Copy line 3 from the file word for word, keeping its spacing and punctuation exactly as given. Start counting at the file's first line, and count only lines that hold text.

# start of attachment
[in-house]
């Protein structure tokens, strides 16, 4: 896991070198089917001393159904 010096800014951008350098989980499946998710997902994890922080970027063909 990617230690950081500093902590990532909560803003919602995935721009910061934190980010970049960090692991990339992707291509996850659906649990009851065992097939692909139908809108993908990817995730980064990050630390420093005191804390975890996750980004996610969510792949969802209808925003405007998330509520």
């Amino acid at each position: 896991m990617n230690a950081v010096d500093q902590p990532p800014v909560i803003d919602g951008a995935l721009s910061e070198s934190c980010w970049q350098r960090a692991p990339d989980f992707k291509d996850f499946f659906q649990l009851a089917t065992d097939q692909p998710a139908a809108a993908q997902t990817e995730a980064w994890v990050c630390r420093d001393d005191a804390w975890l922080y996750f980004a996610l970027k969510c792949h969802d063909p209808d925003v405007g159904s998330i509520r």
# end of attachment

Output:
């Amino acid at each position: 896991m990617n230690a950081v010096d500093q902590p990532p800014v909560i803003d919602g951008a995935l721009s910061e070198s934190c980010w970049q350098r960090a692991p990339d989980f992707k291509d996850f499946f659906q649990l009851a089917t065992d097939q692909p998710a139908a809108a993908q997902t990817e995730a980064w994890v990050c630390r420093d001393d005191a804390w975890l922080y996750f980004a996610l970027k969510c792949h969802d063909p209808d925003v405007g159904s998330i509520r």